Proponents of fossil fuel divestment advocate for the removal of fossil fuel (oil, gas, and coal) stocks from investment portfolios. Their goal is to signal to the market costs related to climate change and lead the market to a sustainable future. Industry trade groups argue that eliminating stock holdings in fossil fuel companies will result in known, substantial costs. They claim this is due to the unique characteristics of fossil fuel stocks and costs due to lowered diversification. This question (whether or not there are known costs associated with eliminating fossil fuels from an investment portfolio) has extraordinary implications. Legally, Investment Advisers (who oversee trillions of dollars in managed wealth globally, including funds held by universities, charities, and most of the world’s retirement funds) are mandated to act in the “best interest” of their clients. If research using tools from financial economics can establish whether these costs exist, it may lay the intellectual groundwork for strategies like divestment (or even sustainable investment) to be legally viable. This dissertation explores this question in three Chapters.
In the first chapter, I summarize the available research. This includes the current debate around fossil fuel divestment as well as the debate that historically preceded it around socially responsible investment (SRI). Broadly speaking, my research indicates that, due to how easy it is to capture the gains of diversification, it is unlikely that fossil fuel divestment would result in statistically significant costs.
In the second chapter, I test the conclusions reached in Chapter 1. To do this, I perform a Monte Carlo simulation on multiple portfolio types based on stock returns going back 50 years. I find that according to standard performance indicators, and against expectations, divested portfolios exhibit better performance. However, the differences in performance between broad portfolios with and without fossil fuels are not statistically significant, confirming my original hypothesis.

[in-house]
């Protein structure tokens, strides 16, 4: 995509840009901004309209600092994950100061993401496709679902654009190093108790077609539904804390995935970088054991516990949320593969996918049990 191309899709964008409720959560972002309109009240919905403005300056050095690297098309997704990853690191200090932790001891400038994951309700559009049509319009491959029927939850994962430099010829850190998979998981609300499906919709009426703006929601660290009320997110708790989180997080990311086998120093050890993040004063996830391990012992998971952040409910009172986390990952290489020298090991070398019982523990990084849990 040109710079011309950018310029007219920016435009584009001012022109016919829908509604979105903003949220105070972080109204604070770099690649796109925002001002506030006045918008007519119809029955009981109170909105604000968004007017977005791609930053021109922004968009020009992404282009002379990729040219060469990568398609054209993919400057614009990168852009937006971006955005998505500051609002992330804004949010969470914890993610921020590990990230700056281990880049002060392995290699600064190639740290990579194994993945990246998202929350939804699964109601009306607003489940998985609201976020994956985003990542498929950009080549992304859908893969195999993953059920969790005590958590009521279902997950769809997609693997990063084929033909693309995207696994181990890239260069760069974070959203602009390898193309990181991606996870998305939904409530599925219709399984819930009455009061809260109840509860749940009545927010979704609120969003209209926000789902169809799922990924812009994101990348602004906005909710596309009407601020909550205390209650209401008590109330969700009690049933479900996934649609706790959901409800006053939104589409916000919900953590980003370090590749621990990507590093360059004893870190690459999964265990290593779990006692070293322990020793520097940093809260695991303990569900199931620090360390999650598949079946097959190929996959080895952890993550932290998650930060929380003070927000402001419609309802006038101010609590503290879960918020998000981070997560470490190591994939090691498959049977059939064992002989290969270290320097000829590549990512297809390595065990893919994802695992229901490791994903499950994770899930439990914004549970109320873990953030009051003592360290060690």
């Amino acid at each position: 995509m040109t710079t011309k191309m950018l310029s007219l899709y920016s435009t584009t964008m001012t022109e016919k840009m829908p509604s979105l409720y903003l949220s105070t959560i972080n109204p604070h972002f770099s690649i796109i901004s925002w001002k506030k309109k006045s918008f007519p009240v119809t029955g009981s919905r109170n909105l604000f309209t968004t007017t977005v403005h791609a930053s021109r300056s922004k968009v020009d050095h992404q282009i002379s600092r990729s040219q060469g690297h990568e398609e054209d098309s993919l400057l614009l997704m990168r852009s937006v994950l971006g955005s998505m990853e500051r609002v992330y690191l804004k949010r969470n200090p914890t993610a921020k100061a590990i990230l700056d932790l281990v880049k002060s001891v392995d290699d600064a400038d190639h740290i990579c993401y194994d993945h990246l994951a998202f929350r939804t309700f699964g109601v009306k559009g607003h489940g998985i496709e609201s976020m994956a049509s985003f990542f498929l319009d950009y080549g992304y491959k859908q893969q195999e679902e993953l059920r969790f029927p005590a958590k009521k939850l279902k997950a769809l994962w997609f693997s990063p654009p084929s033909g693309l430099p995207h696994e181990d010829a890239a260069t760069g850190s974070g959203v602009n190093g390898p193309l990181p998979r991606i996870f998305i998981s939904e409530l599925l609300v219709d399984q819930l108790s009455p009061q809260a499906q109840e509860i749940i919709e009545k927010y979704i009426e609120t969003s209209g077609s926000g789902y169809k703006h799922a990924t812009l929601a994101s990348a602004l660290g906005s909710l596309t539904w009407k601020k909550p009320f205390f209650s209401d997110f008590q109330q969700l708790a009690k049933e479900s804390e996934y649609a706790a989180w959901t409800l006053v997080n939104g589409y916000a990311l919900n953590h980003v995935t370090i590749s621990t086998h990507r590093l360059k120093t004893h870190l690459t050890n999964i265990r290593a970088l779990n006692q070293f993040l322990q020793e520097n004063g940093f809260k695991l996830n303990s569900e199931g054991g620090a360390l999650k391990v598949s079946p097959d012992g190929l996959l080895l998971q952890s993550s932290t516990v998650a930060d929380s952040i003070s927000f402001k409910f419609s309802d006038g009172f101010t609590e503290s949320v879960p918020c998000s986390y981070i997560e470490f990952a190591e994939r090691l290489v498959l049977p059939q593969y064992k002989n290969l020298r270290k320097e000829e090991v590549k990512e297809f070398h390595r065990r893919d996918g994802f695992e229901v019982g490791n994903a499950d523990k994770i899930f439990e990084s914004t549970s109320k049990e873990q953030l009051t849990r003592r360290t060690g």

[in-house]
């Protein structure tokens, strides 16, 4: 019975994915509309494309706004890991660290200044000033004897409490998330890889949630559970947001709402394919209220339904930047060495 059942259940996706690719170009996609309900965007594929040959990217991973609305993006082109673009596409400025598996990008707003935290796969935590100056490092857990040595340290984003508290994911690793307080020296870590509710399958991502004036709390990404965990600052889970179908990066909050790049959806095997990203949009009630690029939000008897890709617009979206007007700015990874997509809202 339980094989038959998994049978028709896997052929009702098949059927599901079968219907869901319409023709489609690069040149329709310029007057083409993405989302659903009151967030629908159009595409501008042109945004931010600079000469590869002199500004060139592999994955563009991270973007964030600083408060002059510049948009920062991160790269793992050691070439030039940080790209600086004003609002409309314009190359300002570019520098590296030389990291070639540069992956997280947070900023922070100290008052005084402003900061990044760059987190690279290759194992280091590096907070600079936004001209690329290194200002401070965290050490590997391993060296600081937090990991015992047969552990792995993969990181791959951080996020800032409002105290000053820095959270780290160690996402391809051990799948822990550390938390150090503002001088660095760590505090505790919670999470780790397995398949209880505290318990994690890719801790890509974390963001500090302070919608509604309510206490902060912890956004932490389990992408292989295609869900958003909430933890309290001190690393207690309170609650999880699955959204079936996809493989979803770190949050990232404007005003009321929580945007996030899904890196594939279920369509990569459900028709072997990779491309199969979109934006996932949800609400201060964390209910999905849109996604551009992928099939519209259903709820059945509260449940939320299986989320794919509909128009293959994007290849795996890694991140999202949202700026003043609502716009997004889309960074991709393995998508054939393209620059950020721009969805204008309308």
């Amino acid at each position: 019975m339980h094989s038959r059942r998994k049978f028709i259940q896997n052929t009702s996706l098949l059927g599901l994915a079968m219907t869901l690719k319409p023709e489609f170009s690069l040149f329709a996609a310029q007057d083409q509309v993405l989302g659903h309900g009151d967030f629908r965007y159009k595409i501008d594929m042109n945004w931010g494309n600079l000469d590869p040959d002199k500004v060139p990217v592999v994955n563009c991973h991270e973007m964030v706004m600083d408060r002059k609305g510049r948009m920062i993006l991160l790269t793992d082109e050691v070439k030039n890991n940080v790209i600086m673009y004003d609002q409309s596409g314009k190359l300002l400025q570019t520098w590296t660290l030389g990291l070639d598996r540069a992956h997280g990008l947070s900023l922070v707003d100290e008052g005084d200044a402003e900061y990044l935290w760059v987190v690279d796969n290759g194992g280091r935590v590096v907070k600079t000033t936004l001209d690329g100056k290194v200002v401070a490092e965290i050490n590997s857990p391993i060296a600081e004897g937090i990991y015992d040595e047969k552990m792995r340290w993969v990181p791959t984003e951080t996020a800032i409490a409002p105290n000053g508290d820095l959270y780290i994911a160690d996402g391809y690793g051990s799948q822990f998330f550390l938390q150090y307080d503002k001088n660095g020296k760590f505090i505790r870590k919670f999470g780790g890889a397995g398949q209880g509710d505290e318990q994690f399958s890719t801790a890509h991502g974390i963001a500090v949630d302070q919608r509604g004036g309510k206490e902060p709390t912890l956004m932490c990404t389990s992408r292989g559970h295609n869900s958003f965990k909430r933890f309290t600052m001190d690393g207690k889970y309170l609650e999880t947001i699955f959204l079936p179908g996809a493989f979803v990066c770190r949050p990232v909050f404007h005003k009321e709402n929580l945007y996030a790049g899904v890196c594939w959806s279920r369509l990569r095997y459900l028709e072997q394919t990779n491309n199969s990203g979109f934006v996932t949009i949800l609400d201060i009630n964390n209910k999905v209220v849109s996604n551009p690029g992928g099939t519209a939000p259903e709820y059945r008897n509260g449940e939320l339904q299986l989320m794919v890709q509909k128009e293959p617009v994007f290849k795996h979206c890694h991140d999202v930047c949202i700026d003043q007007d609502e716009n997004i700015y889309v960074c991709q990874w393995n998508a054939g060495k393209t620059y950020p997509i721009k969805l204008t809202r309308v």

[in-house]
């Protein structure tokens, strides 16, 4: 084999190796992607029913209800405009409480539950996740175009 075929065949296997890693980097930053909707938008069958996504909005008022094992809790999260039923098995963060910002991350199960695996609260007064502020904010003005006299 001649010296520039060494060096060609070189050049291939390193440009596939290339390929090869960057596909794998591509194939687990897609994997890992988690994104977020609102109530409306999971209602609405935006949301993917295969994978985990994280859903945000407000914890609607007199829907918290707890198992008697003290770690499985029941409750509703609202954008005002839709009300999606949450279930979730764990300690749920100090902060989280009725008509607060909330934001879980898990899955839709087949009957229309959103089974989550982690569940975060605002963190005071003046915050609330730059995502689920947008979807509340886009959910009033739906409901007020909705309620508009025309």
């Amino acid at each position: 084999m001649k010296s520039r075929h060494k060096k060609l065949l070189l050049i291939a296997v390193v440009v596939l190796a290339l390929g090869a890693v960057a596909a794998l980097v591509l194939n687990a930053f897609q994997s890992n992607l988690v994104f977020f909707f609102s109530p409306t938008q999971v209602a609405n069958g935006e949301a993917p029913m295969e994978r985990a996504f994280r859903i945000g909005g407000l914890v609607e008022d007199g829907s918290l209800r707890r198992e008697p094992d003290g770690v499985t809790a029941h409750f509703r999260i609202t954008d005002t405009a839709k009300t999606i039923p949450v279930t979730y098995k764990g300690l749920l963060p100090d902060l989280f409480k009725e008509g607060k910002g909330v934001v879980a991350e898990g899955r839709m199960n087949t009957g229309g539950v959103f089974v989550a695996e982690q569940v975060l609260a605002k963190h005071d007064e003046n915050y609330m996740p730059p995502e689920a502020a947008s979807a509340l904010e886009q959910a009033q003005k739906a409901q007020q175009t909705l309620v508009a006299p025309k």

The third chapter extends these tests to assess the performance of reinvesting the divested funds in renewable or green assets. Here I re-perform the same Monte Carlo simulations across multiple portfolio types, and find that, based on recent data, green assets provide better performance (i.e. Sharpe ratios) than fossil fuel assets, primarily through their lower risk levels. These results hold up against statistical tests of significance. Further, by analyzing fossil fuel asset return distributions via a ‘fat tails’ analysis, I find that the oil industry has persistently high kurtosis levels throughout its history, more significantly so during periods of poor performance. Ultimately, I conclude that, though more research is needed, broadly invested green assets offer a useful substitute for fossil fuel assets. This is particularly true, given my additional conclusion, that the future for fossil fuel asset performance remains erratic and unreliable.
|Commitee:||Setterfield, Mark, Mattei, Clara, Lee, Benjamin|
|School:||The New School|
|School Location:||United States -- New York|
|Source:||DAI-A 82/10(E), Dissertation Abstracts International|
|Subjects:||Economics, Finance, Sustainability|
|Keywords:||Climate risk, Energy economics, Fossil fuel divestment, Monte Carlo simulation, Socially responsible investment, Sustainable finance|
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